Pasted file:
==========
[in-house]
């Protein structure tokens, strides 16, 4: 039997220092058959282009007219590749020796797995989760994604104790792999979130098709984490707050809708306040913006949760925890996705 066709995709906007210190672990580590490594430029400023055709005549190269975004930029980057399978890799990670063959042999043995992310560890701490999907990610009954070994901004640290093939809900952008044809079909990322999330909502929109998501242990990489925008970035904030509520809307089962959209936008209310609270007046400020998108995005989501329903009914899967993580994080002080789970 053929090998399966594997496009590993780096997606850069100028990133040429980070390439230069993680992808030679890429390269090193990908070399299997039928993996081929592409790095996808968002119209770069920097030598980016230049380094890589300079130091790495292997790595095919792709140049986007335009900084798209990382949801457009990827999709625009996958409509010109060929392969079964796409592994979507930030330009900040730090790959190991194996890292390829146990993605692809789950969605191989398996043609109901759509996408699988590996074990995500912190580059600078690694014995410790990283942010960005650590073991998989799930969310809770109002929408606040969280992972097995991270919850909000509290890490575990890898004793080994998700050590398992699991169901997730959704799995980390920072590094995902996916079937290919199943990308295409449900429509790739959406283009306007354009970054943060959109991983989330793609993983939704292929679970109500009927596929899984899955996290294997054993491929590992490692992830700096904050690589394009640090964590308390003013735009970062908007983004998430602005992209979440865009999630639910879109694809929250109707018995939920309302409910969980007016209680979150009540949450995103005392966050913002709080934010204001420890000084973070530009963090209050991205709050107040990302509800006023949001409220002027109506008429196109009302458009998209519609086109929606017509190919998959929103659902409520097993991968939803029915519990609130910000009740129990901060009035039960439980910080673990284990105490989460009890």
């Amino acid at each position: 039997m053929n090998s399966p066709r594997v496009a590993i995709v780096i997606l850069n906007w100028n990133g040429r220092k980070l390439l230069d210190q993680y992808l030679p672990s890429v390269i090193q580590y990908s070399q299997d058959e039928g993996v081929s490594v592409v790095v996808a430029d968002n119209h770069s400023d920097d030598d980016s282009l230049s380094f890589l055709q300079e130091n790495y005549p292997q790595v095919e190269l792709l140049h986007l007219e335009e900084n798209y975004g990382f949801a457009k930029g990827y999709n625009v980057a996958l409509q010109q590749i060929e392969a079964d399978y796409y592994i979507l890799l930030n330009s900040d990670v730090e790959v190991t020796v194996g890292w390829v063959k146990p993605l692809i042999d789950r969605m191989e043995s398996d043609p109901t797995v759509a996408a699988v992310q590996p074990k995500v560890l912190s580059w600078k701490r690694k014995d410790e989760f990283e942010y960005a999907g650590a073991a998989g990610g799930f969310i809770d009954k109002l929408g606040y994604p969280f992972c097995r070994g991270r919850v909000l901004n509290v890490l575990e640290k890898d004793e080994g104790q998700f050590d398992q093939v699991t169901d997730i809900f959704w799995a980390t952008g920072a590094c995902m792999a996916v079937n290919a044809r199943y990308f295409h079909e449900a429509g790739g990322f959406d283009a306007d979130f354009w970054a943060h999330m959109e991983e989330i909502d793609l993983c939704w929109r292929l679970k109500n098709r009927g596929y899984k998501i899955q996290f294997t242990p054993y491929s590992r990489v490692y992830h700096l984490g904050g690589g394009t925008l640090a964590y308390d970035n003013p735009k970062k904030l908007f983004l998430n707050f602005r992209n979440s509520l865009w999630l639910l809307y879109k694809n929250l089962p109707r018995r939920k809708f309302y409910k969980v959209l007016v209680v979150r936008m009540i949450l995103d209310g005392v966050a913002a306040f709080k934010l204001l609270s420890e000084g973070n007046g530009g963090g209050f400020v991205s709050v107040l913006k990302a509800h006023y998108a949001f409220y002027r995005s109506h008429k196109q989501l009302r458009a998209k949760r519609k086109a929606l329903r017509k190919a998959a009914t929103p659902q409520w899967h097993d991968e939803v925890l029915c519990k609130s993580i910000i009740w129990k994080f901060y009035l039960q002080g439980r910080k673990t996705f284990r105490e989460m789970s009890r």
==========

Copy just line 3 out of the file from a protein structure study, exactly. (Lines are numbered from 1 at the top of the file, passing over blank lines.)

């Amino acid at each position: 039997m053929n090998s399966p066709r594997v496009a590993i995709v780096i997606l850069n906007w100028n990133g040429r220092k980070l390439l230069d210190q993680y992808l030679p672990s890429v390269i090193q580590y990908s070399q299997d058959e039928g993996v081929s490594v592409v790095v996808a430029d968002n119209h770069s400023d920097d030598d980016s282009l230049s380094f890589l055709q300079e130091n790495y005549p292997q790595v095919e190269l792709l140049h986007l007219e335009e900084n798209y975004g990382f949801a457009k930029g990827y999709n625009v980057a996958l409509q010109q590749i060929e392969a079964d399978y796409y592994i979507l890799l930030n330009s900040d990670v730090e790959v190991t020796v194996g890292w390829v063959k146990p993605l692809i042999d789950r969605m191989e043995s398996d043609p109901t797995v759509a996408a699988v992310q590996p074990k995500v560890l912190s580059w600078k701490r690694k014995d410790e989760f990283e942010y960005a999907g650590a073991a998989g990610g799930f969310i809770d009954k109002l929408g606040y994604p969280f992972c097995r070994g991270r919850v909000l901004n509290v890490l575990e640290k890898d004793e080994g104790q998700f050590d398992q093939v699991t169901d997730i809900f959704w799995a980390t952008g920072a590094c995902m792999a996916v079937n290919a044809r199943y990308f295409h079909e449900a429509g790739g990322f959406d283009a306007d979130f354009w970054a943060h999330m959109e991983e989330i909502d793609l993983c939704w929109r292929l679970k109500n098709r009927g596929y899984k998501i899955q996290f294997t242990p054993y491929s590992r990489v490692y992830h700096l984490g904050g690589g394009t925008l640090a964590y308390d970035n003013p735009k970062k904030l908007f983004l998430n707050f602005r992209n979440s509520l865009w999630l639910l809307y879109k694809n929250l089962p109707r018995r939920k809708f309302y409910k969980v959209l007016v209680v979150r936008m009540i949450l995103d209310g005392v966050a913002a306040f709080k934010l204001l609270s420890e000084g973070n007046g530009g963090g209050f400020v991205s709050v107040l913006k990302a509800h006023y998108a949001f409220y002027r995005s109506h008429k196109q989501l009302r458009a998209k949760r519609k086109a929606l329903r017509k190919a998959a009914t929103p659902q409520w899967h097993d991968e939803v925890l029915c519990k609130s993580i910000i009740w129990k994080f901060y009035l039960q002080g439980r910080k673990t996705f284990r105490e989460m789970s009890r």